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Trump loyalists reshuffled at key agencies

As the Trump administration continues to navigate a rocky first 100 days, it is reshuffling staff --including a fleet of campaign loyalists.  

About a dozen temporary political appointees on the U.S. Department of Agriculture’s “beachhead” team -- placed in the agency beginning on Inauguration Day -- were notified last week they would not receive permanent positions at the department.

Almost all were former campaign staffers, and some had worked for Mr. Trump since mid-2015.  

Other agencies, including Treasury and Transportation, have also started to notify former campaign workers that they will not be staying on board. Several who were cut had moved to Washington from out of state in order to serve the Trump administration.

At the Labor Department, permanent positions will not be offered to staffers on the beachhead team until Mr. Trump’s nominee for Labor secretary, Alexander Acosta, is confirmed. 

However, the staffers at USDA are expected to land full-time roles at other agencies.

Some of the staffers being dismissed expressed disappointment and confusion after learning that they would not be able to remain with their departments.

“The perception [among agency staff] is, we were Mr. Trump’s goons who were good at knocking on doors, but can’t do much else,” said one former campaign staffer who has previous government experience but was not offered a full time role at his agency.

Beachhead teams deploy to federal agencies on Inauguration Day to ensure a smooth transition between administrations. Once an agency head or cabinet secretary is confirmed by the Senate and begins to build his or her team, the temporary appointees are often absorbed into the agency as full-time political appointees.

“The beachhead roles are about understanding the agency, how decisions are made and what the mission is,” said David Eagles of the Partnership for Public Service’s Center for Presidential Transition, a nonprofit that assists federal agencies on presidential transitions. “You will see some folks in temporary positions end up not in that final position. In some cases you don’t even need those positions. The Trump administration has been very thoughtful about the political appointee roles. They’re asking about purpose and qualifications and it’s not always a perfect fit.”

White House Budget Director 06:43

But at the USDA, the department’s liaison to the White House told staffers last week that the department could not hire them on a permanent basis because of budget cuts.

A USDA spokesman said the roles were simply “temporary political appointments to assist with the transition, expiring after 120 days.” Still, the spokesman said 75 percent of beachhead appointees would be taking permanent jobs within the department, while others are finding roles in other parts of the government.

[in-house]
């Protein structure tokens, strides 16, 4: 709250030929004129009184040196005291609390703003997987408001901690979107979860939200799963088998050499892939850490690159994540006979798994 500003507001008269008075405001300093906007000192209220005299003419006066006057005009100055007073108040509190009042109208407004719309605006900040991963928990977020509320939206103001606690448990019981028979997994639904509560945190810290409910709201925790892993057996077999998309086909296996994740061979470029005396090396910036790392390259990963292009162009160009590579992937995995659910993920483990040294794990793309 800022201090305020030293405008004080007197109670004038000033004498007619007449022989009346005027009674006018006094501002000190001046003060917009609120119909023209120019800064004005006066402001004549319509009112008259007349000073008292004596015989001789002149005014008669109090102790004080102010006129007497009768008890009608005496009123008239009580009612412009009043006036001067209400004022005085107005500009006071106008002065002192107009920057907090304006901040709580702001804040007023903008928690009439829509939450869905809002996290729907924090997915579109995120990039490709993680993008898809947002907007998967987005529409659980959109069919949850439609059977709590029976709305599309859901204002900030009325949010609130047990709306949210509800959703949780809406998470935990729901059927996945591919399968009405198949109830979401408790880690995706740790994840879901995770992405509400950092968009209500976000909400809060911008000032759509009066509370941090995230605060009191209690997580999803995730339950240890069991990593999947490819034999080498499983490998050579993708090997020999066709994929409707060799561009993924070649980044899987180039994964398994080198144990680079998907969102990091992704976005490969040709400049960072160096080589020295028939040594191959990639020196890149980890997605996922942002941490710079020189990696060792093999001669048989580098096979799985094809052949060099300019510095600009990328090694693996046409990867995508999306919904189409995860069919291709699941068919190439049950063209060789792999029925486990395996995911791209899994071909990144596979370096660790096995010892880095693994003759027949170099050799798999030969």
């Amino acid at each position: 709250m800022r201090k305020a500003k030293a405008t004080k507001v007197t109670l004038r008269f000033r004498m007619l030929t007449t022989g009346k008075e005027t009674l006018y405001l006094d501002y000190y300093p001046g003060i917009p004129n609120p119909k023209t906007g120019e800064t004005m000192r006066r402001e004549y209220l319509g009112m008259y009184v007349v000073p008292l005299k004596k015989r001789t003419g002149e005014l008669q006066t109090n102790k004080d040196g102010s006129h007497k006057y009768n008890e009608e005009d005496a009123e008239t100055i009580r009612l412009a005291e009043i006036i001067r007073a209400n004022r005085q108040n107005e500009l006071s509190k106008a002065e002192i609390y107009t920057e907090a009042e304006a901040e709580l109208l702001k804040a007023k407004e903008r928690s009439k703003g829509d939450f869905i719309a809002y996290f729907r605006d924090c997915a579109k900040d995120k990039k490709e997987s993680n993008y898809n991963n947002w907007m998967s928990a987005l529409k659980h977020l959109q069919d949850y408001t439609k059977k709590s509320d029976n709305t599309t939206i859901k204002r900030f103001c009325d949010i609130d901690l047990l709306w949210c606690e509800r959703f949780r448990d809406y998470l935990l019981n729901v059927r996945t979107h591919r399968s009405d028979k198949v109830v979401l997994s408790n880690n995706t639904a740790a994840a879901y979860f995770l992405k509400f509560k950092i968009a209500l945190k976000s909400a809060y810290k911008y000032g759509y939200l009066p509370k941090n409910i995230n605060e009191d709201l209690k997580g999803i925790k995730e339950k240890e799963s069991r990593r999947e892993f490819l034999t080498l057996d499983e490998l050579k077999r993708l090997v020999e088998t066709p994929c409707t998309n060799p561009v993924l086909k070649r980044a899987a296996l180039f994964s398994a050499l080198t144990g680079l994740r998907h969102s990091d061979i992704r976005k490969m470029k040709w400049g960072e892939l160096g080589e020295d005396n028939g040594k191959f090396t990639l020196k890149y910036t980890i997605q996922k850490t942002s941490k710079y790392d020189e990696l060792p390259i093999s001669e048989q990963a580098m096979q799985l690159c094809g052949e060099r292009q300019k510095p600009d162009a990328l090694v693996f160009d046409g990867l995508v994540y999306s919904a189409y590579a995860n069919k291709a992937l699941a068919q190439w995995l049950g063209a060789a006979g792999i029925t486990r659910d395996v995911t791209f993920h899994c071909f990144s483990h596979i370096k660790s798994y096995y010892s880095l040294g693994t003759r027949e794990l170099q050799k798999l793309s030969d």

The White House also insisted that no one was being “fired” from federal agencies. A White House spokesperson added that for those who have not been offered permanent positions, the Presidential Personnel Office is “leading the process to help qualified individuals who have served on the beachhead teams to find suitable roles within the administration.”

After the election, Mr. Trump, like most presidents, wanted to reward those loyal campaign workers -- even if that meant some of those  staffers would land in agencies where they had no relevant professional experience.

Eagles told CBS that what’s happening here does not materially differ from pass administrations, though the magnitude may seem greater because Mr. Trump’s beachhead teams “were the largest such effort.” 

“It’s a normal process,” Eagles explained. “Expectations should be set that they are temporary positions.” The job of the beachhead employees is “to mind shop until the Senate confirmed personnel get in place” Eagles said.

A former transition staffer said that there were explicit directives to individuals that beachhead positions were temporary and if the Cabinet secretary and management enjoyed working with you, those jobs could become permanent.

“Because the jobs are temporary in nature, you can slot people in places and figure out if it’s actually a good place,” an administration source told CBS News when asked about the staff changes.

But one Capitol Hill Republican suggested that many of the campaign veterans placed in the jobs were not qualified or were not appropriately vetted. The source pointed to the case of Sid Bowlidge, a former Trump campaign staffer in New Hampshire who was slated to work at the Energy Department.

He was fired only after Greentech Media first reported that Bowlidge had posted disparaging remarks about Muslims on social media.

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